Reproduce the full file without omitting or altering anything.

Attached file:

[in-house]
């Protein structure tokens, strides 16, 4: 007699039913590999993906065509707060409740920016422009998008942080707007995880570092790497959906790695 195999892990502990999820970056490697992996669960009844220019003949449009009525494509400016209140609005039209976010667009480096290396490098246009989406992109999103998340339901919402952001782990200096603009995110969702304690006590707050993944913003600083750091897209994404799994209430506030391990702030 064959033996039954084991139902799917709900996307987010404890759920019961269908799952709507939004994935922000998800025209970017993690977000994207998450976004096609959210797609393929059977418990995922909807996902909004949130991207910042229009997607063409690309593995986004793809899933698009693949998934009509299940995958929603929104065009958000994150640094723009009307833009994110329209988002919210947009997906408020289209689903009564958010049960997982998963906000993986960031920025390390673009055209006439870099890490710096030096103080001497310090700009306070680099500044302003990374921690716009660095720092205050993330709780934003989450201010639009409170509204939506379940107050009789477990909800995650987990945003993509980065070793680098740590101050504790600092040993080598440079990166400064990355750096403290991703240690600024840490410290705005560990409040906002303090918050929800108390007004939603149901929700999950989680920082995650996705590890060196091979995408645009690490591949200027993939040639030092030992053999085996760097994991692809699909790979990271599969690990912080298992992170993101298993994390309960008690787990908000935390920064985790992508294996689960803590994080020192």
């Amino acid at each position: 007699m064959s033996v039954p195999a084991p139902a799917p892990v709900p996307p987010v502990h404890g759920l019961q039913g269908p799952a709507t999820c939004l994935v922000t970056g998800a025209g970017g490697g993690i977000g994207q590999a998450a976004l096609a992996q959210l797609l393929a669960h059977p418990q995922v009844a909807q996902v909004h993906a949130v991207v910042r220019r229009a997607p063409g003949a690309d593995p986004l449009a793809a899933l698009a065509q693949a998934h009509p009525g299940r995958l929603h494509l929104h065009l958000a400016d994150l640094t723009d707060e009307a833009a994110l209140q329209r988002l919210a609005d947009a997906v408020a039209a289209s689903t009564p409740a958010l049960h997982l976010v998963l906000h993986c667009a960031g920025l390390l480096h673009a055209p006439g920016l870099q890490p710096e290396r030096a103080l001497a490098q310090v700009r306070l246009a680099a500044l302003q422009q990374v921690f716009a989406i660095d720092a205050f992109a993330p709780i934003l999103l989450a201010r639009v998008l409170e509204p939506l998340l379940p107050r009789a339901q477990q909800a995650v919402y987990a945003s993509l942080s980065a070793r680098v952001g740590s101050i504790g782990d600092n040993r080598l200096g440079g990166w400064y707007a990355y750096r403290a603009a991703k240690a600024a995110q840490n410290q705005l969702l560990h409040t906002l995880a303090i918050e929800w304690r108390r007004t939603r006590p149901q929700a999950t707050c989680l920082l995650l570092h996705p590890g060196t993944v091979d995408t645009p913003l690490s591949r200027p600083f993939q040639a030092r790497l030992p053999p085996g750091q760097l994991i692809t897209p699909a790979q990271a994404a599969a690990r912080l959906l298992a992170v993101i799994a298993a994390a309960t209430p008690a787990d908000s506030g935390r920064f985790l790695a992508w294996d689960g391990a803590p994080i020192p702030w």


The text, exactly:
[in-house]
């Protein structure tokens, strides 16, 4: 007699039913590999993906065509707060409740920016422009998008942080707007995880570092790497959906790695 195999892990502990999820970056490697992996669960009844220019003949449009009525494509400016209140609005039209976010667009480096290396490098246009989406992109999103998340339901919402952001782990200096603009995110969702304690006590707050993944913003600083750091897209994404799994209430506030391990702030 064959033996039954084991139902799917709900996307987010404890759920019961269908799952709507939004994935922000998800025209970017993690977000994207998450976004096609959210797609393929059977418990995922909807996902909004949130991207910042229009997607063409690309593995986004793809899933698009693949998934009509299940995958929603929104065009958000994150640094723009009307833009994110329209988002919210947009997906408020289209689903009564958010049960997982998963906000993986960031920025390390673009055209006439870099890490710096030096103080001497310090700009306070680099500044302003990374921690716009660095720092205050993330709780934003989450201010639009409170509204939506379940107050009789477990909800995650987990945003993509980065070793680098740590101050504790600092040993080598440079990166400064990355750096403290991703240690600024840490410290705005560990409040906002303090918050929800108390007004939603149901929700999950989680920082995650996705590890060196091979995408645009690490591949200027993939040639030092030992053999085996760097994991692809699909790979990271599969690990912080298992992170993101298993994390309960008690787990908000935390920064985790992508294996689960803590994080020192």
């Amino acid at each position: 007699m064959s033996v039954p195999a084991p139902a799917p892990v709900p996307p987010v502990h404890g759920l019961q039913g269908p799952a709507t999820c939004l994935v922000t970056g998800a025209g970017g490697g993690i977000g994207q590999a998450a976004l096609a992996q959210l797609l393929a669960h059977p418990q995922v009844a909807q996902v909004h993906a949130v991207v910042r220019r229009a997607p063409g003949a690309d593995p986004l449009a793809a899933l698009a065509q693949a998934h009509p009525g299940r995958l929603h494509l929104h065009l958000a400016d994150l640094t723009d707060e009307a833009a994110l209140q329209r988002l919210a609005d947009a997906v408020a039209a289209s689903t009564p409740a958010l049960h997982l976010v998963l906000h993986c667009a960031g920025l390390l480096h673009a055209p006439g920016l870099q890490p710096e290396r030096a103080l001497a490098q310090v700009r306070l246009a680099a500044l302003q422009q990374v921690f716009a989406i660095d720092a205050f992109a993330p709780i934003l999103l989450a201010r639009v998008l409170e509204p939506l998340l379940p107050r009789a339901q477990q909800a995650v919402y987990a945003s993509l942080s980065a070793r680098v952001g740590s101050i504790g782990d600092n040993r080598l200096g440079g990166w400064y707007a990355y750096r403290a603009a991703k240690a600024a995110q840490n410290q705005l969702l560990h409040t906002l995880a303090i918050e929800w304690r108390r007004t939603r006590p149901q929700a999950t707050c989680l920082l995650l570092h996705p590890g060196t993944v091979d995408t645009p913003l690490s591949r200027p600083f993939q040639a030092r790497l030992p053999p085996g750091q760097l994991i692809t897209p699909a790979q990271a994404a599969a690990r912080l959906l298992a992170v993101i799994a298993a994390a309960t209430p008690a787990d908000s506030g935390r920064f985790l790695a992508w294996d689960g391990a803590p994080i020192p702030w």